Age The mean age of respondents was almost 21 and slightly less for Burao where

Age the mean age of respondents was almost 21 and

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higher rate in Puntland’s capital, and a slightly higher rate in Somaliland’s economic hub. Age – The mean age of respondents was almost 21 – and slightly less for Burao, where respondents averaged 20. This is perhaps attributable to the city’s recent growth. While migrants tended to be only a little older (six months to a year) than non-migrants in the 15-24 range, the proportion of them 20 or older was significantly higher, perhaps reflecting an age selection element in the decision to migrate. Migrants are more likely to be married than non- migrants, especially in Puntland. Marital status – The vast majority of youth had never married though significant minorities were married, more so in Puntland than in Somaliland, and more frequently in the capitals than in economic hubs. There was no discernible difference in the proportion of married youth between women and men, despite the age bracket. Household size and heads of household – Average household sizes among the target population is eight members, with families in Somaliland having one more member (8) than in Puntland (7). The proportion of youth serving as head of household varies from city to city and region to region. Youth are more than twice as likely to be the head of household in Somaliland (22%) as in Puntland (9%). Capital-dwellers are 30-50% more likely to the head of households than youth in commercial hubs. One youth in four heads his or her household in Hargeysa, and in Somaliland, some 15% of teenagers head households. SOCIAL PROFILE Education – Half of the non-migrants interviewed had a high school or secondary school degree, while one in four had no formal education or primary school education only. One in four non-migrant respondents had obtained an associate’s degree or higher. Considering the education profiles of both Somalilanders and Puntlanders, two points should be kept in mind: 1) a bias towards the more educated Somalilanders and Puntlanders, as some research was carried out on university campuses; 2) by contrast, teenagers (15-17) are not likely to attend university, which create a second bias, towards the less educated. Interviewed migrants’ education profiles are relatively similar to those of non-migrants, but they do display a higher proportion of higher education, with close to 40% of migrants having obtained an associate’s degree or higher (compared to 25% for non-migrants):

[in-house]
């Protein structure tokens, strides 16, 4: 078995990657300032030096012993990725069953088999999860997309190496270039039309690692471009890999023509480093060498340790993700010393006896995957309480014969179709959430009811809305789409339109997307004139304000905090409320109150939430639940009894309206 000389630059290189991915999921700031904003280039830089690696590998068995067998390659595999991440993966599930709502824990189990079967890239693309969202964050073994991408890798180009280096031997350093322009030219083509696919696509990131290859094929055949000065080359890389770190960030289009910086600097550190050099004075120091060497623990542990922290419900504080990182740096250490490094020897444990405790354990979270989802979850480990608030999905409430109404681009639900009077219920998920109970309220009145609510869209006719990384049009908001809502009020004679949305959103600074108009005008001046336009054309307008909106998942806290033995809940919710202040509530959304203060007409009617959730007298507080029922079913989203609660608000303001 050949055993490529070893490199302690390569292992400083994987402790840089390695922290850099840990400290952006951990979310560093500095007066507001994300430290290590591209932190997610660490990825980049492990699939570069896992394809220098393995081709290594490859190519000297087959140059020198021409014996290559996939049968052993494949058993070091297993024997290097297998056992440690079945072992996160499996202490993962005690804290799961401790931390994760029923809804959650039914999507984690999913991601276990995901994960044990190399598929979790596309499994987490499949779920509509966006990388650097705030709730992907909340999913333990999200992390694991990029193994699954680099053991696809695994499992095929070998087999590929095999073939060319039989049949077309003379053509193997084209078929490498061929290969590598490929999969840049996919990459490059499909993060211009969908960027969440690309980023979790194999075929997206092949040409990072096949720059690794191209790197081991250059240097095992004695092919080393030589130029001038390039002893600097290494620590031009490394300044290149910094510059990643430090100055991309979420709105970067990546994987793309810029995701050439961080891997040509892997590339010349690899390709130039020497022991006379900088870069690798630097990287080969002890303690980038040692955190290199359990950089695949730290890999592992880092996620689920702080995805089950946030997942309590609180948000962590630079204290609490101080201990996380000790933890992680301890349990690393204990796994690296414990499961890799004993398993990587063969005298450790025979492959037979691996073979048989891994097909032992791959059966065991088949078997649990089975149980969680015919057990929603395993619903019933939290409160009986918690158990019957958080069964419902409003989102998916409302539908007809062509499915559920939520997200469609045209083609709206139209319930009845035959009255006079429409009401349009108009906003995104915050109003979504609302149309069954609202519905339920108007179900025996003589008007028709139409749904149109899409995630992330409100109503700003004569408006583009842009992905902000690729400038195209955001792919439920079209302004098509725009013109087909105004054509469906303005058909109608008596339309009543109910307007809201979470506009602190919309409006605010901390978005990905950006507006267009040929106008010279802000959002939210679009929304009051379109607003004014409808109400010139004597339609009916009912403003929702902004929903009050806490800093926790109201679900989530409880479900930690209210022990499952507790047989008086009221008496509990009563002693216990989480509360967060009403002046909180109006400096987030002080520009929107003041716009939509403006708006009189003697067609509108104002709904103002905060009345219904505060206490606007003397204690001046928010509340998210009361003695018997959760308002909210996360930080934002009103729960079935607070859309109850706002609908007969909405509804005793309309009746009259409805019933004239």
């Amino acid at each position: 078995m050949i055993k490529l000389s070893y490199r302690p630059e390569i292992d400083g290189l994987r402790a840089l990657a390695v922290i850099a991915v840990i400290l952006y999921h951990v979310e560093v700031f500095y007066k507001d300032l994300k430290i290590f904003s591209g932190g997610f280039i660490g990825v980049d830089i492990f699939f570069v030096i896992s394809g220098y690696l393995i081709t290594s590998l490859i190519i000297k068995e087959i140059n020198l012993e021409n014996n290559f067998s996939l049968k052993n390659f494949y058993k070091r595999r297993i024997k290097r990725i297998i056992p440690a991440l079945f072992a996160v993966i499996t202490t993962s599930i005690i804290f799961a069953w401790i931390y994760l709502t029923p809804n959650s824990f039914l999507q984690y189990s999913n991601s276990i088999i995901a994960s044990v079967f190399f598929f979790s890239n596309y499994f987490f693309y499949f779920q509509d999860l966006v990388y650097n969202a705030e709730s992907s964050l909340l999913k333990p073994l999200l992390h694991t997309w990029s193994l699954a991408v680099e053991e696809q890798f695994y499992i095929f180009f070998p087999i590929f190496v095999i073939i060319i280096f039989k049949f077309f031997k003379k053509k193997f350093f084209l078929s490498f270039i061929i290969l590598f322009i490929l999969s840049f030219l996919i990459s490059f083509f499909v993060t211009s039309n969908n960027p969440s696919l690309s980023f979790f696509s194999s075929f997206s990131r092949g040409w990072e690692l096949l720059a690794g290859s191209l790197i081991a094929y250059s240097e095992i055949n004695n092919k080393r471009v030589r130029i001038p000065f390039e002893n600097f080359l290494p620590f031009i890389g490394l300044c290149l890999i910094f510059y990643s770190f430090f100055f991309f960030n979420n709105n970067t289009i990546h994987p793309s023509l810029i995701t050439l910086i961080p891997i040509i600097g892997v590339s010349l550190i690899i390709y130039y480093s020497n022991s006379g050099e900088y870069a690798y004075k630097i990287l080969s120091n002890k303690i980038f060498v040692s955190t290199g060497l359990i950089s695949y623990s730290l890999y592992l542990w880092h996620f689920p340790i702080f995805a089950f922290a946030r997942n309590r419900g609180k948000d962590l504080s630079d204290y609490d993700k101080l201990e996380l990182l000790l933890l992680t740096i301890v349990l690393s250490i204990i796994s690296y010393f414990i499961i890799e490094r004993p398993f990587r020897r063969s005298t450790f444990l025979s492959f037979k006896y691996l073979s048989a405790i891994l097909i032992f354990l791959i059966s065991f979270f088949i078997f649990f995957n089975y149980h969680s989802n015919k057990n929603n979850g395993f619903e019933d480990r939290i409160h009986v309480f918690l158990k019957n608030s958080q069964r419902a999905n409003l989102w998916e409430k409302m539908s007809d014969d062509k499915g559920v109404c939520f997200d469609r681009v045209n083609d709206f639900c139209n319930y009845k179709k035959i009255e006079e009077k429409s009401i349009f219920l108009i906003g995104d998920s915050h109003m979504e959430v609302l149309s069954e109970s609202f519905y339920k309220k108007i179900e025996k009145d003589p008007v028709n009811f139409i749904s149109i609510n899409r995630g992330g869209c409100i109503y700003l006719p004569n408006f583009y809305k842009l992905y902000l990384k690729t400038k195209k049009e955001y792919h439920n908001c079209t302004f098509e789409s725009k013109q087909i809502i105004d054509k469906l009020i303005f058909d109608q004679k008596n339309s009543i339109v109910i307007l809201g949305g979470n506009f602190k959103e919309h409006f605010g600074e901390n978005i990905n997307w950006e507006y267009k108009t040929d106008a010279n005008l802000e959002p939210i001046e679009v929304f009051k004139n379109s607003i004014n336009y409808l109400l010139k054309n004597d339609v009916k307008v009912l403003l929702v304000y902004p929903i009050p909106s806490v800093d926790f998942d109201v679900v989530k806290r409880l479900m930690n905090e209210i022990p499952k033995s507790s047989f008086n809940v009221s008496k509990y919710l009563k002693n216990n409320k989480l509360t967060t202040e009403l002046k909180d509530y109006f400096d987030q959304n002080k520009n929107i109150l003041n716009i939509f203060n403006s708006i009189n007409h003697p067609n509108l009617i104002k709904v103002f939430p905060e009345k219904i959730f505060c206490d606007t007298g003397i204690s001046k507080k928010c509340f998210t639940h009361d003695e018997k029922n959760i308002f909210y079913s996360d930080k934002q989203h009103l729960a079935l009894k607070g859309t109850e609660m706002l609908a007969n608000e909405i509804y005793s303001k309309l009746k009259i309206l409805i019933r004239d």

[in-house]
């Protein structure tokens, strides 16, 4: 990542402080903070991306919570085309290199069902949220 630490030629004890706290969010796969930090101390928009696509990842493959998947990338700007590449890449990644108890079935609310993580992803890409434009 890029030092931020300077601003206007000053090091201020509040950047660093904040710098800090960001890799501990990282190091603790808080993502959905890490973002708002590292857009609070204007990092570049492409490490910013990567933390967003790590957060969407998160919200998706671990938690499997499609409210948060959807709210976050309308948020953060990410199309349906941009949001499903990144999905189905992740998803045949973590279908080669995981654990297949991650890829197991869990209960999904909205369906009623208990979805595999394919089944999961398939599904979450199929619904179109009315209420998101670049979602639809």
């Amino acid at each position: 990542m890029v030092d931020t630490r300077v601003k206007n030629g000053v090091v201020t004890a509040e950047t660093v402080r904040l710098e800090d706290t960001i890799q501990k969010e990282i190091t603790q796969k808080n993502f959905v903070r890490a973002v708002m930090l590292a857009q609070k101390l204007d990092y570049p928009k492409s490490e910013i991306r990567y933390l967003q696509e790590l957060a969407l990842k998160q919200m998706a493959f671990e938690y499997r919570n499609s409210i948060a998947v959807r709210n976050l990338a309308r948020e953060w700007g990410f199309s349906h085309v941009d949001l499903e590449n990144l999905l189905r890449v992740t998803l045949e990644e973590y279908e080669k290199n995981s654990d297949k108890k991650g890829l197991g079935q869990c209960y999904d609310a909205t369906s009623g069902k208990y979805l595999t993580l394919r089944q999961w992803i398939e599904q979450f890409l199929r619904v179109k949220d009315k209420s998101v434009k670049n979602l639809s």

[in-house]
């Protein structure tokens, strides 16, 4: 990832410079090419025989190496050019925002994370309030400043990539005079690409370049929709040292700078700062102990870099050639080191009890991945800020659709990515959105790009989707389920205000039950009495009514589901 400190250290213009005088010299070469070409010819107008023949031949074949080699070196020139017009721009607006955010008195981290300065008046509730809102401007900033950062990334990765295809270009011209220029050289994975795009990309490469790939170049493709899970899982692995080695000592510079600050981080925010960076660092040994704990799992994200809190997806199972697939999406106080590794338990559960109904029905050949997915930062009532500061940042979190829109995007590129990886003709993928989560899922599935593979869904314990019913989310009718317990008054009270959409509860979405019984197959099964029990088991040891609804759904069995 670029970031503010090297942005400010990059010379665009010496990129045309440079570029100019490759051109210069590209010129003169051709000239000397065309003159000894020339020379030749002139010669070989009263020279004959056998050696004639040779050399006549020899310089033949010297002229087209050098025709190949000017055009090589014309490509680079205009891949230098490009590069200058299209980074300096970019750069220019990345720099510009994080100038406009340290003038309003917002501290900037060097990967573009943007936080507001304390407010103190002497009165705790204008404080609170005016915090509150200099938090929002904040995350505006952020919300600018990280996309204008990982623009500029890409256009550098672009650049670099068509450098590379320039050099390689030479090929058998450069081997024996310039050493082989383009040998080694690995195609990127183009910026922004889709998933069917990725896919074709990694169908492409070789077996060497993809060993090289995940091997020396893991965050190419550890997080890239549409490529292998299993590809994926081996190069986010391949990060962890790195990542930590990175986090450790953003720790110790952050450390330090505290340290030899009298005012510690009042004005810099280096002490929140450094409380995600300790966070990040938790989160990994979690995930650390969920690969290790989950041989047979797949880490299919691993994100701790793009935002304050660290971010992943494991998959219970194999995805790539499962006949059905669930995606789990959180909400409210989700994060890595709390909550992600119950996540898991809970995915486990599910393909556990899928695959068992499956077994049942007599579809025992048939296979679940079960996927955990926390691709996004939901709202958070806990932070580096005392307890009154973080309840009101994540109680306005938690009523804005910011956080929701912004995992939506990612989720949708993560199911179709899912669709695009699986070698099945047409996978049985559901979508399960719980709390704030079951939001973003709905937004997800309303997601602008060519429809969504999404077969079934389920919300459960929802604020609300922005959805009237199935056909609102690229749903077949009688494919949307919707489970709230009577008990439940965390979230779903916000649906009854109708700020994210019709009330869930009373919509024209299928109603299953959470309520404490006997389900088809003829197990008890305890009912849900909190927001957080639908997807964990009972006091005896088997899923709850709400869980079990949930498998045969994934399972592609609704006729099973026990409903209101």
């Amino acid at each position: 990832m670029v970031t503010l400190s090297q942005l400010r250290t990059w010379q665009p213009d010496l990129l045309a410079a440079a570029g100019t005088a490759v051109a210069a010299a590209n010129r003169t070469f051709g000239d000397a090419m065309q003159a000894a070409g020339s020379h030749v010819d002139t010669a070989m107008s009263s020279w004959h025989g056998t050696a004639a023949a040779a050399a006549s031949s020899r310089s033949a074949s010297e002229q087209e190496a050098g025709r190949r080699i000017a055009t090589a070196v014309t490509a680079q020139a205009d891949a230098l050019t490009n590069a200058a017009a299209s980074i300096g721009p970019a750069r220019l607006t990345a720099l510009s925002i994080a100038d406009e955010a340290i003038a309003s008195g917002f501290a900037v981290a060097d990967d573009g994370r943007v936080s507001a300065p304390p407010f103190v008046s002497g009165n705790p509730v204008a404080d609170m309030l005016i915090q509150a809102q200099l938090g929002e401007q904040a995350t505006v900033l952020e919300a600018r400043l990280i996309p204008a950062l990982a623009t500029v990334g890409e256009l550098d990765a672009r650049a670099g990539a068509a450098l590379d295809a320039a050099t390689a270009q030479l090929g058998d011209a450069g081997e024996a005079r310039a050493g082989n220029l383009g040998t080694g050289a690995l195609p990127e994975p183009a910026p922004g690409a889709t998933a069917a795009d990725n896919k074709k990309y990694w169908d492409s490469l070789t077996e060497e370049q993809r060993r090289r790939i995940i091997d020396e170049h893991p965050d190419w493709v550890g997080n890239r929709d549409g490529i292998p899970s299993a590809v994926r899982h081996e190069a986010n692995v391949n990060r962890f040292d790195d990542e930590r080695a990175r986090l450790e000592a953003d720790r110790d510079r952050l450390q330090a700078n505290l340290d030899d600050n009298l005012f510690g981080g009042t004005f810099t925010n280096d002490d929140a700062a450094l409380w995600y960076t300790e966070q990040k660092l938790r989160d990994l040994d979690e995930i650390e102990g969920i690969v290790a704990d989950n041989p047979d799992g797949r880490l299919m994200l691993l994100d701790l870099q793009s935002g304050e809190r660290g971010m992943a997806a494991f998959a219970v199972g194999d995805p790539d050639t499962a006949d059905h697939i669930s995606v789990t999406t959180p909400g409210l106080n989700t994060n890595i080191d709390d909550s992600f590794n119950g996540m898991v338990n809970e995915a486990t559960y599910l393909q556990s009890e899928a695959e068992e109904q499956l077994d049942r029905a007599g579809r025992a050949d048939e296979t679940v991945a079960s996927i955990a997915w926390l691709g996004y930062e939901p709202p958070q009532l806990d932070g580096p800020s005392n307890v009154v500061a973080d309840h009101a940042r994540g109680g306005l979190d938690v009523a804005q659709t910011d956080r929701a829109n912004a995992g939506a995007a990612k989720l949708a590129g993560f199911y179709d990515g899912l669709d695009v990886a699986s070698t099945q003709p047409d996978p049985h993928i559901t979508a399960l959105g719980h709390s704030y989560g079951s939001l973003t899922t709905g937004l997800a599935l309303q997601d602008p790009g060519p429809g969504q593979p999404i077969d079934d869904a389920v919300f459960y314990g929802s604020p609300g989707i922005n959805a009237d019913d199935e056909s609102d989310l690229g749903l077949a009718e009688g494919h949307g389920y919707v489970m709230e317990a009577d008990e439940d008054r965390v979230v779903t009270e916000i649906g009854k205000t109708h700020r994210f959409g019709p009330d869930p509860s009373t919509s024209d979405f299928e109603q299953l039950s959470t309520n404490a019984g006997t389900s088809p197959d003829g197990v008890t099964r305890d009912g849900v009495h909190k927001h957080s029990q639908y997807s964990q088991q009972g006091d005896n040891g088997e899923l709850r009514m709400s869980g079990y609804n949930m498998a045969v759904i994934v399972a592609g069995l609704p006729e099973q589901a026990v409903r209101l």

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19 IOM Somalia - Research on Youth, Employment and Migration 80% of Puntland migrants with an associate degree, 68% of Puntland migrant with a bachelor’s degree. By contrast, the majority of uneducated migrants encountered in Puntland is not originally from Puntland: 77% of those with no formal education and 62% of those with primary school education are from South Central Somalia. Social and political Influence – In Somaliland, more than one youth in three stated not participating in decision-making, and half of them found it at least “difficult” to access decision-makers. In contrast, residents of Puntland generally described such access “easy,” with less than one in twenty indicated the access “difficult.” There does not appear to be further distinction between political and commercial centres beyond the regional one. The
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  • Fall '17
  • IOM, Human migration, Somaliland

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